This same grand jury testimony was the subject of Harper's pre-trial "Motion to Dismiss Indictment for Perjury/Abuse of the Grand Jury and Prosecutorial Misconduct." (Docket No. 165.) Special Agent Roselli testified before the grand jury on September 29, 2005, that Harper received a large share of the proceeds of the Citizens Bank robbery. (See 1/17/07 N.T. at 49.) At a hearing on the Motion to Dismiss, Special Agent Roselli admitted that he knew, at the time of his grand jury testimony, that although a large share of the proceeds had initially been set aside for Harper by his co-conspirator Burnie Tindale, Tindale ultimately gave him only a few hundred dollars. (1/17/07 N.T. at 53-54.) There was also evidence presented during the hearing that, on September 22, 2005, prior to Special Agent Roselli's grand jury testimony, Tindale testified before the grand jury that he had set aside a "cut" of the proceeds of the Citizens Bank robbery for Harper, but that another co-conspirator had taken the money and "pocketed it himself" and that he (Tindale) had later given Harper a few hundred dollars. (1/17/07 N.T. at 89-90.) We denied Harper's Motion to Dismiss Indictment because there was no evidence that the Government was aware that Special Agent Roselli's testimony was incorrect and because Harper was not prejudiced by this testimony. (1/22/07 Order-Memorandum at 3-4.)

During Harper's trial, Harper's attorney extensively cross-examined Special Agent Roselli regarding his September 29, 2005 grand jury testimony. (3/8/07 N.T. at 244-55.) Special Agent Roselli testified during this cross-examination that his grand jury testimony was incorrect with respect to whether Harper received a large share of the proceeds of the Citizens Bank robbery. (Id. at 245, 249.)

On direct appeal, the Third Circuit found that there was sufficient evidence for the jury to convict Harper of Counts IV and V. See Harper, 314 F. App'x at 480-81. Consequently, even if Special Agent Roselli lied to the grand jury regarding Harper's share of the proceeds of the Citizens Bank robbery, the jury's guilty verdict "cured any defect in the grand jury proceeding and rendered any misconduct harmless." United States v. Muhammad, 336 F. App'x 188, 193 (3d Cir. 2009) (citing United States v. Console, 13 F.3d 641, 672 (3d Cir. 1993)). As the Supreme Court explained in United States v. Mechanik, 475 U.S. 66 (1986), even where prosecutorial misconduct may have affected the grand jury's decision to indict certain defendants: the petit jury's subsequent guilty verdict means not only that there was probable cause to believe that the defendants were guilty as charged, but also that they are in fact guilty as charged beyond a reasonable doubt. Measured by the petit jury's verdict, then, any error in the grand jury proceeding connected with the charging decision was harmless beyond a reasonable doubt.

Id. at 70 (footnote omitted). We therefore deny Harper's Motion to Vacate, Set Aside or Correct Sentence insofar as he argues that Counts IV and V should be dismissed because Special Agent Roselli's grand jury testimony was perjured.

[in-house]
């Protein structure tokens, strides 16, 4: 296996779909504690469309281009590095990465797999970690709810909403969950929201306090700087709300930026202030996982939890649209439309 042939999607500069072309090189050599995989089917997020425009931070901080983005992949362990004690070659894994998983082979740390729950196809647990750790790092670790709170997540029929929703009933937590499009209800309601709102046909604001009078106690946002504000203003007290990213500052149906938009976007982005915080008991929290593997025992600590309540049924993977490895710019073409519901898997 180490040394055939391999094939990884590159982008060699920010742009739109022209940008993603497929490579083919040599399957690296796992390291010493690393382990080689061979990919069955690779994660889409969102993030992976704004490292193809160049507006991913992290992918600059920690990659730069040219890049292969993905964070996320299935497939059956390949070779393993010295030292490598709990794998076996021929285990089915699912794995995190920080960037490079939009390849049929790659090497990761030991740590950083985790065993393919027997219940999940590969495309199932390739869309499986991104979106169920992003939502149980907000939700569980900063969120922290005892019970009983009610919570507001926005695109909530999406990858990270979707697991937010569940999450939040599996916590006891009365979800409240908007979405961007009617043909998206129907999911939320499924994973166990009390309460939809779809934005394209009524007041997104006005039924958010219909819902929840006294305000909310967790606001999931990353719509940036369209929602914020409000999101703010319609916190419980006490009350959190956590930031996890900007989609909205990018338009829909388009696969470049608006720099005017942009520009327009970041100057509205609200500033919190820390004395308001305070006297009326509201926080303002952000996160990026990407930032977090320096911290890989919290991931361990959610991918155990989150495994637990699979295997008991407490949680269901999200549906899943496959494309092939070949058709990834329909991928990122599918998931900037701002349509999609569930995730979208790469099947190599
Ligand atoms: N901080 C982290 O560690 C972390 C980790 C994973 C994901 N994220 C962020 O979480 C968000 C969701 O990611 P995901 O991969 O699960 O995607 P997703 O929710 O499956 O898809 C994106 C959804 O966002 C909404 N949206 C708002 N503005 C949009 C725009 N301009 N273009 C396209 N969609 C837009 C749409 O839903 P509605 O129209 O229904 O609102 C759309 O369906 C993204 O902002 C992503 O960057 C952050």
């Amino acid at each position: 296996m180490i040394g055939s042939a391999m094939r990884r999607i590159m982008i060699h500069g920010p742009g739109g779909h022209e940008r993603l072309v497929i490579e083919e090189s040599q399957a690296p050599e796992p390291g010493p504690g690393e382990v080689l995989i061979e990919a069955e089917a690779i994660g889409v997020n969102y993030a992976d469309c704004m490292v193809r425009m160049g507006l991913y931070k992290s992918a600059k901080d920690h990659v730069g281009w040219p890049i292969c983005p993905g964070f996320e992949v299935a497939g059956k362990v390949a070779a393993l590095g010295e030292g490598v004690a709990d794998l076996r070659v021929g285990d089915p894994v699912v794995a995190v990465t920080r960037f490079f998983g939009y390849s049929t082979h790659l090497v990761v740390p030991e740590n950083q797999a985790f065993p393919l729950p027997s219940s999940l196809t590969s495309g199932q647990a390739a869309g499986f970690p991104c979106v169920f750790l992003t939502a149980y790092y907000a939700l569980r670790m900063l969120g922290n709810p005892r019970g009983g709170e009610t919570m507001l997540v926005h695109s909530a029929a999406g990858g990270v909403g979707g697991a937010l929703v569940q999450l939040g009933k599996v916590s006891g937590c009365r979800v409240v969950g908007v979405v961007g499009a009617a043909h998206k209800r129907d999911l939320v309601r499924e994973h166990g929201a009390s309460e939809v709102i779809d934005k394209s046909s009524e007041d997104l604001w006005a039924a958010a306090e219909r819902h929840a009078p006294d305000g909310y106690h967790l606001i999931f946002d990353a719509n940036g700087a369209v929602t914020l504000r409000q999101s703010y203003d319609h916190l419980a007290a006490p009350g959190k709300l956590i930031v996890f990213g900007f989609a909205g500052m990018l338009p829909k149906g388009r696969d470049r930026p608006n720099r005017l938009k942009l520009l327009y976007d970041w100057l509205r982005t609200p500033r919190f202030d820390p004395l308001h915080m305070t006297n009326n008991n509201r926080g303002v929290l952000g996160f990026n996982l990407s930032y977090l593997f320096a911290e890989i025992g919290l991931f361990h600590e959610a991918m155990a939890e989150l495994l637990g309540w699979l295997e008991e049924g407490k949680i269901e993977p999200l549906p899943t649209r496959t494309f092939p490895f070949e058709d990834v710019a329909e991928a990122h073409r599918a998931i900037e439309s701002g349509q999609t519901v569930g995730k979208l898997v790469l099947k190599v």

C. Special Agent Roselli's Conduct at Trial

Harper argues that Special Agent Roselli's conduct during his trial violated his Sixth Amendment right to a trial by an impartial jury and Fifth Amendment due process right to a fair trial. Harper contends that Special Agent Roselli made improper comments and hand gestures in front of the jury during the testimony of prosecution witness Jeryle Sowell (these improper comments and hand gestures do not appear in the transcript of Harper's trial). Harper maintains that Special Agent Roselli's comments and hand gestures contradicted and discredited Sowell's testimony. Harper contends that the jurors may have been influenced by Special Agent Roselli's comments and hand gestures during their deliberations.

Harper did not assert this argument on direct appeal. As we have already noted, Harper does not contend, in the instant § 2255 Motion, that he is actually innocent of the crimes for which he was convicted in this case. Moreover, Harper has not stated any cause for his failure to assert this ground for relief on direct appeal. We conclude, accordingly, that this ground for relief is procedurally defaulted. See Hodge, 554 F.3d at 379. Harper's Motion to Vacate, Set Aside or Correct Sentence is, therefore, denied insofar as he argues that Special Agent Roselli's conduct at trial violated his rights to a fair trial before an impartial jury pursuant to the Fifth and Sixth Amendments.

IV. CONCLUSION

For the foregoing reasons, Harper's Motion to Vacate, Set Aside or Correct Sentence pursuant to 28 U.S.C. § 2255 is denied in its entirety. We conclude that Harper has failed to make a substantial showing of the denial of a constitutional right, and, consequently, that there is no basis for the issuance of a certificate of appealability. An appropriate order follows.

BY THE COURT:

John R. Padova, J.